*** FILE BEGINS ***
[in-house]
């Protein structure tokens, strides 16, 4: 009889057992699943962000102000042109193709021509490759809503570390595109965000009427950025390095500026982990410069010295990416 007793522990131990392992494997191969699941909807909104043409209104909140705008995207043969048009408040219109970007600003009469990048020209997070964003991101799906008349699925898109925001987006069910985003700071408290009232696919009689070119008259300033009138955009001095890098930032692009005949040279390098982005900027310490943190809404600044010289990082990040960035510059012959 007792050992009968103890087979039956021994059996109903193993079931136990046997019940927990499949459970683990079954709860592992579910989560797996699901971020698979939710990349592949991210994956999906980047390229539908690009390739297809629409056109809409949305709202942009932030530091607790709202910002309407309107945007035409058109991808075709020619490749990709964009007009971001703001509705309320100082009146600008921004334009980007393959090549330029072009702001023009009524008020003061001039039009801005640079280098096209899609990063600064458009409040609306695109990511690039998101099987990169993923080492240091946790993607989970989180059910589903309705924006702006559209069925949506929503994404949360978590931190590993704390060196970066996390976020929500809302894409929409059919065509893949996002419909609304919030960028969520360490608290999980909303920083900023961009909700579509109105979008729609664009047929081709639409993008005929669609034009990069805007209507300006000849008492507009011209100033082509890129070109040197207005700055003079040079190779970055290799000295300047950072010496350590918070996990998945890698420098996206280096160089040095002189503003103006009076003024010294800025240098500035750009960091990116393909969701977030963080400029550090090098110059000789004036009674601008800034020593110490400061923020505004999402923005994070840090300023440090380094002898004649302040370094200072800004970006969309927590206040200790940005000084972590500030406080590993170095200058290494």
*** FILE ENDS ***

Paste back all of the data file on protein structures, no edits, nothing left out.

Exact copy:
[in-house]
């Protein structure tokens, strides 16, 4: 009889057992699943962000102000042109193709021509490759809503570390595109965000009427950025390095500026982990410069010295990416 007793522990131990392992494997191969699941909807909104043409209104909140705008995207043969048009408040219109970007600003009469990048020209997070964003991101799906008349699925898109925001987006069910985003700071408290009232696919009689070119008259300033009138955009001095890098930032692009005949040279390098982005900027310490943190809404600044010289990082990040960035510059012959 007792050992009968103890087979039956021994059996109903193993079931136990046997019940927990499949459970683990079954709860592992579910989560797996699901971020698979939710990349592949991210994956999906980047390229539908690009390739297809629409056109809409949305709202942009932030530091607790709202910002309407309107945007035409058109991808075709020619490749990709964009007009971001703001509705309320100082009146600008921004334009980007393959090549330029072009702001023009009524008020003061001039039009801005640079280098096209899609990063600064458009409040609306695109990511690039998101099987990169993923080492240091946790993607989970989180059910589903309705924006702006559209069925949506929503994404949360978590931190590993704390060196970066996390976020929500809302894409929409059919065509893949996002419909609304919030960028969520360490608290999980909303920083900023961009909700579509109105979008729609664009047929081709639409993008005929669609034009990069805007209507300006000849008492507009011209100033082509890129070109040197207005700055003079040079190779970055290799000295300047950072010496350590918070996990998945890698420098996206280096160089040095002189503003103006009076003024010294800025240098500035750009960091990116393909969701977030963080400029550090090098110059000789004036009674601008800034020593110490400061923020505004999402923005994070840090300023440090380094002898004649302040370094200072800004970006969309927590206040200790940005000084972590500030406080590993170095200058290494």